Back in our room to wind down for bed, the 5 Brownies played on the floor, being so sweet with each other.  TJ started to cut up some of the fresh fruit our housekeepers brought and his two brothers enjoyed taking turns eating fruit.  You'll have to see the photos to see the playtime brought on by the cut-up apple.  We love our family!

Day 17: Travel to Guangzhou

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You know how you feel when you accidentally found out you made a wrong turn or you passed your exit?  I don't know about you, but I always feel restless and in a major hurry to "catch up" until I finally reach the place where I got turned around.  Once I'm back on my correct path, I feel more relaxed.

That is exactly how I felt flying to Guangzhou yesterday!  The goal of our trip has been to adopt Tian and Travis.  Once Travis was adopted, I felt like I had gone past my exit and was now anxious to get back on the right path.

Our final day in Fuzhou was so hot, humid and oppressive that we stayed in all day long.  The older 3 kids and I killed some time bowling a couple of games while the little boys napped.  Otherwise, our day was spent packing and watching the ticking clock.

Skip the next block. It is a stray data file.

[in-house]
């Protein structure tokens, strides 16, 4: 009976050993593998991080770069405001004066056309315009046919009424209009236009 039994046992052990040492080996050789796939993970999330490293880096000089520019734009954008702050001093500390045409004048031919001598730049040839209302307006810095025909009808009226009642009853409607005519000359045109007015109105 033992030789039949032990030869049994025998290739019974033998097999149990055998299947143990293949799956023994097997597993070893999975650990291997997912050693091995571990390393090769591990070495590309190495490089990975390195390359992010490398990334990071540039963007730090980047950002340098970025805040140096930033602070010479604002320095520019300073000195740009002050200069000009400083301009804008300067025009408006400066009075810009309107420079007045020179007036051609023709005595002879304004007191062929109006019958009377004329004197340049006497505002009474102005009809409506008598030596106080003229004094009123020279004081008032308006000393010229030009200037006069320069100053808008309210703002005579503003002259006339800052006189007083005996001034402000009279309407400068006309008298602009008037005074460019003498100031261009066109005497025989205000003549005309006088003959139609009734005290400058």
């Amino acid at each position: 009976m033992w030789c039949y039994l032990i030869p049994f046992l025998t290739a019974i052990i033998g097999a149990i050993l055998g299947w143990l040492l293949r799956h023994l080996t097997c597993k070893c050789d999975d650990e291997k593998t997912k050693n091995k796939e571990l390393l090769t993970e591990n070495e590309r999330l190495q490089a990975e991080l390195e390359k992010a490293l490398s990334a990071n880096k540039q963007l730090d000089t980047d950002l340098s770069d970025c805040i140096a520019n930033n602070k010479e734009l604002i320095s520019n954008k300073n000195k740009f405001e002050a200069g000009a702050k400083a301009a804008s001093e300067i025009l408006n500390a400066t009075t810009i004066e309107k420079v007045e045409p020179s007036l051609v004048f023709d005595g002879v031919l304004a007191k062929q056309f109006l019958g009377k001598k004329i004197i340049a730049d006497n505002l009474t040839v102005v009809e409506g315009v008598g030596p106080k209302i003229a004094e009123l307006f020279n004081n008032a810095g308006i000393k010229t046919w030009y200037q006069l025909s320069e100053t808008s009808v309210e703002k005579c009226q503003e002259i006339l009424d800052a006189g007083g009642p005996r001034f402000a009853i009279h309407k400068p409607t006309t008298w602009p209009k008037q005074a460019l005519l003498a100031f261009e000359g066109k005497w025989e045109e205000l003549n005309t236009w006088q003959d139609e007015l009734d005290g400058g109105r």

I can't express how thankful I am to God for answering our travel prayers once again.  I can TELL you all are praying for us.  Yesterday, the 40-minute van ride to the airport, the trek through security, the 2-hour wait for our plane to leave, the hour-and-a-half flight were all uneventful, fun and even restful.

After making our way through security, we headed downstairs to our gate.  The entire area was virtually empty!  Ahh!  Some quiet time with no stares was just what we needed for those two hours.  We were at floor level with floor-to-ceiling windows, so got to watch the bustling activity going on outside.

Tian did so well, keeping a good attitude just about all day.  That boy is already testing me, I'm telling you!  He's smart AND ornery, just like a 2-year-old should be.  The older kids were great keeping him active, which is exactly what he likes.

Travis preferred staying in his stroller the majority of the day.  I think he feels safe there, because he'll crawl in the stroller even when we are in our hotel room and just sit there to watch TV.  He was in heaven sitting at that big picture window! (Don't forget to check out the photos!)  He would get SO excited when he saw an airplane take off.  He signed "airplane" more times than we can count.  People on bicycles also were going back and forth in front of the window.  When they passed, I signed "bicycle."  It only took two times, then the third bike that came by, Travis pointed, got his daddy's attention, and signed perfectly "bicycle."